G or gasholders--huge storage containers for the gas used in heating and cooking--were built in many cities during the late 19th and early 20th Centuries, when gas was a commercial byproduct of coal mining, steelmaking, and other industrial processes.
Today, many of the old gasometers have been replaced by pipelines and tank farms, but a few are being adapted to new uses. Among the latter are four 102-year-old gasholders in the Vienna's Simmering district, which have been reborn as a residential and commercial development named "."
"G-town," as the locals call it, includes:
Most of the new complex is built inside the old gasholders, which--unlike modern storage tanks--were designed to complement the cityscape with their brick walls, arched windows, and white plaster trim.
From gas plant to multiuse project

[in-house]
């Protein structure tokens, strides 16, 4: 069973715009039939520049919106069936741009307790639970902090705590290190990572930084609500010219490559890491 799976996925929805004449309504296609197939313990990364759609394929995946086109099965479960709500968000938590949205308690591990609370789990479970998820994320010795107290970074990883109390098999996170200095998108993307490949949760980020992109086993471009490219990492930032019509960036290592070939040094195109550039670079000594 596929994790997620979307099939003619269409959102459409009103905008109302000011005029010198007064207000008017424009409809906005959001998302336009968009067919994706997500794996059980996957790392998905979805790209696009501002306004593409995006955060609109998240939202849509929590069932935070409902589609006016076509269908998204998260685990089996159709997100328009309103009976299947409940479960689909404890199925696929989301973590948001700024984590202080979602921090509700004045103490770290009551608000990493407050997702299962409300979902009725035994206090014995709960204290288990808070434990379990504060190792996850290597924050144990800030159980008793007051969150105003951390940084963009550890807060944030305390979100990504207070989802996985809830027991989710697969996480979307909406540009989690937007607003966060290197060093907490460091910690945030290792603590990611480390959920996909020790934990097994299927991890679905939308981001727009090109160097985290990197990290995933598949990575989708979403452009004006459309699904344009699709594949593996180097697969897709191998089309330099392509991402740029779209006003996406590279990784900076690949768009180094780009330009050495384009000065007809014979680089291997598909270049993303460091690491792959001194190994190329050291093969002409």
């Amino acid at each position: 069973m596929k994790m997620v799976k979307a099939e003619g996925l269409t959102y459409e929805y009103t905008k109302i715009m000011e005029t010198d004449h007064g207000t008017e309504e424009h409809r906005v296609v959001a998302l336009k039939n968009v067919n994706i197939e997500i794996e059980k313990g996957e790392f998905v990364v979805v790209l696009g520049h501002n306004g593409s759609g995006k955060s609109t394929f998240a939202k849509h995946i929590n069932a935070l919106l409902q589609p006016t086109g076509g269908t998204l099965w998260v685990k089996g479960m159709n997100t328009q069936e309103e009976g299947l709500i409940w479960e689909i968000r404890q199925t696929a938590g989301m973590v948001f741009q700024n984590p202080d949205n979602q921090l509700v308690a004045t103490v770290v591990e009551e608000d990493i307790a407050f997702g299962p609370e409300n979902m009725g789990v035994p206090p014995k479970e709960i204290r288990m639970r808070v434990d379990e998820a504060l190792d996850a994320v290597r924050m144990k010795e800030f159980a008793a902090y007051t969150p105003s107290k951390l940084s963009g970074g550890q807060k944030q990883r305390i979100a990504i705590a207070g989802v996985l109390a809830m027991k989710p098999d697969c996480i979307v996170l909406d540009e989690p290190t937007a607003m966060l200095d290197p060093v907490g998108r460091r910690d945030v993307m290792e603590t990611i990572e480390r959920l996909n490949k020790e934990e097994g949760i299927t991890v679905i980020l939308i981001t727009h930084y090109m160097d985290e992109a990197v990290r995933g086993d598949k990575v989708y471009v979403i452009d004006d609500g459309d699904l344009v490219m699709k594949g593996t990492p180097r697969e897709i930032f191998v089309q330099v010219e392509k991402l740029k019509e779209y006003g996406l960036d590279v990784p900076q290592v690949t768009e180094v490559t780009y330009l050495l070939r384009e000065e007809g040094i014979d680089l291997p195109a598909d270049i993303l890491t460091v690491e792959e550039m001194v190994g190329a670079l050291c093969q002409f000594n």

G-town's gasometers date back to 1896, when Viennese authorities decided it was time to invest in large-scale gas and electric utilities. In just three years, the city built Europe's largest gas plant (which included the four gasometers) and laid more than 300 miles or 500 km of gas lines.
Over time, natural gas replaced coal gas, and the gasometers were no longer needed. The gas plant was shut down in the mid-1980s. The buildings stood empty, except for techno concerts and an inline skating event, until the city announced a competition for redevelopment proposals in 1996.
Architects Jean Nouvel, Manfred Wehdom, Wilhelm Holzbauer, and the Team Coop Himmelb(l)au won the competition with their multiuse proposal, and construction was soon underway. G-town opened for business on August 31, 2001, drawing an estimated 100,000 visitors.
The development is open to the public, and guided tours are available in several languages. (Click here for details in German under "Führungen - Guided Tours.")
How to get there
Ride the U3 line to the Gasometer station. (The trip takes about eight minutes from Stephansplatz in the city center.)
Take the A23 (Süd-Ost Tangente) to the St. Marx exit. Head for the 1,200-space garage.
Related Web links
Photos provided by by www.gasometer-wien.at. Copyright © Peter Korrak.
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